This chapter examines how the stories of Athanasius of Alexandria’s many exiles became a popular literary schema that circulated within pro-Nicene Christian literature during the late fourth and early fifth centuries. I argue that Athanasius’s identity as a triumphant exile quickly became the standard by which subsequent episcopal exiles were measured. Indeed, by the time the Johanite controversy of the fifth century takes shape in and around Constantinople, Athanasius the exile is invoked to bolster support for John Chrysostom’s tarnished reputation as a failed exile. John’s earliest biographers, Ps.-Martyrius and Palladius of Helenopolis, insist that those who question their hero’s orthodoxy are no better than those heretical enemies of the great Athanasius.

Barry Presents at Society of Biblical Literature & American Academy of Religion

Jennifer Barry, Assistant Professor of Religion, recently presented two invited papers at the annual conference of the Society of Biblical Literature and American Academy of Religion in San Antonio, Texas. In the pre-arranged session Construction of Christian Identities, the first paper touched on new theoretical methods for assessing early Christian identity and was built on work from her current book project. The second paper was then presented at a workshop on Digital Humanities in Biblical, Early Jewish, and Christian Studies. This paper addressed Barry’s growing interest in topics related to gender, early Christianity, and the web.

Failure as a Category of Analysis: Re-thinking Christian Identity


Clerical exile is an unstable condition as well as identity in the late ancient Christian movement. According to ecclesiastical historians, exile often marks a bishop as an “orthodox” or a “heretical” Christian. For this paper, I briefly examine an exile that rests uneasily in the latter category: Eusebius of Nicomedia. Eusebius’ exile is remembered as a just punishment for his support of “Arian” theology. And yet, it is evident that during his lifetime, Eusebius returns from his exile with even more power and influence. Christian memory-making, thus, poses a significant challenge for historians of early Christianity. Ultimately, this paper examines how the category of “failure” helps us to re-evaluate early Christian sources. As a new category of analysis, we might shift our understanding of other presumed failures as a way to re-imagine Christian identity. Accessing Women’s History through the Digital Humanities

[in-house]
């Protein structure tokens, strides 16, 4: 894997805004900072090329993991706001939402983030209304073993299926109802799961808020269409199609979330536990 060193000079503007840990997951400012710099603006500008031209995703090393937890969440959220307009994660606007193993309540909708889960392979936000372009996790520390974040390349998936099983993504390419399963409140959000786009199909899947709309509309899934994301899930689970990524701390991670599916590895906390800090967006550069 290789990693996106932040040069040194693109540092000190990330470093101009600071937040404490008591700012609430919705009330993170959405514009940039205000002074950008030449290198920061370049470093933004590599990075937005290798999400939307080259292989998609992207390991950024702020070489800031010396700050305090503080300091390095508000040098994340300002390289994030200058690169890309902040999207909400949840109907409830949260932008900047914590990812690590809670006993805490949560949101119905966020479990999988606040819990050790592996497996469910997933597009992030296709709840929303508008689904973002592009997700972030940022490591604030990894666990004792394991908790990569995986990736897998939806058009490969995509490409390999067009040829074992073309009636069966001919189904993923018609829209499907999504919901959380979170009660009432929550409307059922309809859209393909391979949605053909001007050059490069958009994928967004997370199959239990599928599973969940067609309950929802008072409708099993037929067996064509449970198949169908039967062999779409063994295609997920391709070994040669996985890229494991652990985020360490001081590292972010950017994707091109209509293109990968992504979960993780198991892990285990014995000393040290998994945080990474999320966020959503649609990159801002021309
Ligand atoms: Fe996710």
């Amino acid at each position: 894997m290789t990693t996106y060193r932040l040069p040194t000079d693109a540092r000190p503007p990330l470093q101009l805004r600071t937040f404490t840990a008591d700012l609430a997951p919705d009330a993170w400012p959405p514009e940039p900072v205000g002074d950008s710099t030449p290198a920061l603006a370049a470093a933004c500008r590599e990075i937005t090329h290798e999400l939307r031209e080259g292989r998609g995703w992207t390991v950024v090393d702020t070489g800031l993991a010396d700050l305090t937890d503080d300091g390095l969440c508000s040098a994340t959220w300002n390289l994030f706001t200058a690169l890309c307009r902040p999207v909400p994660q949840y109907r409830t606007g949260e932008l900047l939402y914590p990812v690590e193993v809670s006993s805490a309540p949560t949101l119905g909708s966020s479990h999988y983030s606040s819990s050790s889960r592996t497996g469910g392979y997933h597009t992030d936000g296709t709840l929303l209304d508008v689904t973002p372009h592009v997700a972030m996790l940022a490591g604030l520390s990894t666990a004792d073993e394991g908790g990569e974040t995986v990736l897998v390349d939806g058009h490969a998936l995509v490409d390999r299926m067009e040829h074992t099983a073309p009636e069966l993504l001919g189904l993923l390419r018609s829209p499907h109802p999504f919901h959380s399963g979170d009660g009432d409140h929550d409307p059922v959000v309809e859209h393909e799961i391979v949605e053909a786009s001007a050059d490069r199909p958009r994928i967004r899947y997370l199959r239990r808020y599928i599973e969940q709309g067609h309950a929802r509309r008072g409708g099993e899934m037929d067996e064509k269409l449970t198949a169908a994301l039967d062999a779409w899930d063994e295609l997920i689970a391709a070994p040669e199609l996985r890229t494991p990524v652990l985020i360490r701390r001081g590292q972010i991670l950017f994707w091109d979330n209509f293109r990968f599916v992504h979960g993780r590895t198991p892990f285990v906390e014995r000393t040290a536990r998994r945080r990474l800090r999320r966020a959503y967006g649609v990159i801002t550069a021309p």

Kate Cooper’s work Band of Angels: The Forgotten World of Early Christian Women reminds us that the material reality of the past must always remain central and that the feminist political project cannot afford to lose its emphasis on embodied history. The Band of Angels project, appropriately named after the text, builds on this vision. We seek to provide an online resource to collect similar stories and broaden access to the stories and experiences of early Christian women like Thecla of Iconium. Like the Project Vox ( out of Duke University, the Band of Angels project aims to interrupt educational ‘habits’ that continue to exclude women. Many teachers and community leaders are interested in bringing women into the center of our understanding of early Christianity, but do not have easy access to resources that will help them to correct the record. The Band of Angels project ( intends to remove those obstacles by collecting and providing an online resource with links to primary sources, bibliographies, and useful web links, with extracts from Cooper’s book as an initial gateway.